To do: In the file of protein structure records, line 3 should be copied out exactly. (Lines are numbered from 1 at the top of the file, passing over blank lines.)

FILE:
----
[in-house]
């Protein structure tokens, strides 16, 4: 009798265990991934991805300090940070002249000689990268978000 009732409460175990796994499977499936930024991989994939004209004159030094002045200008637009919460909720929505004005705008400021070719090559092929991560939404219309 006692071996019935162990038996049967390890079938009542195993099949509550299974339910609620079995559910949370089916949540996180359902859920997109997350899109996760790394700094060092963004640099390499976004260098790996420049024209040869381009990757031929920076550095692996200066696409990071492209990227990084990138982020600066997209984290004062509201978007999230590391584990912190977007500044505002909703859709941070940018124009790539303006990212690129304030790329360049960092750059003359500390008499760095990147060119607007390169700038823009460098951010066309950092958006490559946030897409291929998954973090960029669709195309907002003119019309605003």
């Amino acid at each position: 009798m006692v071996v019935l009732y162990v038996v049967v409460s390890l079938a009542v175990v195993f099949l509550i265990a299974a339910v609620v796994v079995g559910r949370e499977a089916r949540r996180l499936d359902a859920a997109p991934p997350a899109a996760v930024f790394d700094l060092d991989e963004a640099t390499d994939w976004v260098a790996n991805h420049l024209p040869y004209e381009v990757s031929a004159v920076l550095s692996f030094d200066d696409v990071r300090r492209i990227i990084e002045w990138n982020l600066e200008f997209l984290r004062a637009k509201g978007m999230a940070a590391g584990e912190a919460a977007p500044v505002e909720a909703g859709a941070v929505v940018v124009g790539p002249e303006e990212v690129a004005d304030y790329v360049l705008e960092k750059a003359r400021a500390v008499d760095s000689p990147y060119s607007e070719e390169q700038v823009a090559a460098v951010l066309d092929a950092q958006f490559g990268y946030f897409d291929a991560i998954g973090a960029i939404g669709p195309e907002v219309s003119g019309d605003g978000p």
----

């Amino acid at each position: 009798m006692v071996v019935l009732y162990v038996v049967v409460s390890l079938a009542v175990v195993f099949l509550i265990a299974a339910v609620v796994v079995g559910r949370e499977a089916r949540r996180l499936d359902a859920a997109p991934p997350a899109a996760v930024f790394d700094l060092d991989e963004a640099t390499d994939w976004v260098a790996n991805h420049l024209p040869y004209e381009v990757s031929a004159v920076l550095s692996f030094d200066d696409v990071r300090r492209i990227i990084e002045w990138n982020l600066e200008f997209l984290r004062a637009k509201g978007m999230a940070a590391g584990e912190a919460a977007p500044v505002e909720a909703g859709a941070v929505v940018v124009g790539p002249e303006e990212v690129a004005d304030y790329v360049l705008e960092k750059a003359r400021a500390v008499d760095s000689p990147y060119s607007e070719e390169q700038v823009a090559a460098v951010l066309d092929a950092q958006f490559g990268y946030f897409d291929a991560i998954g973090a960029i939404g669709p195309e907002v219309s003119g019309d605003g978000p």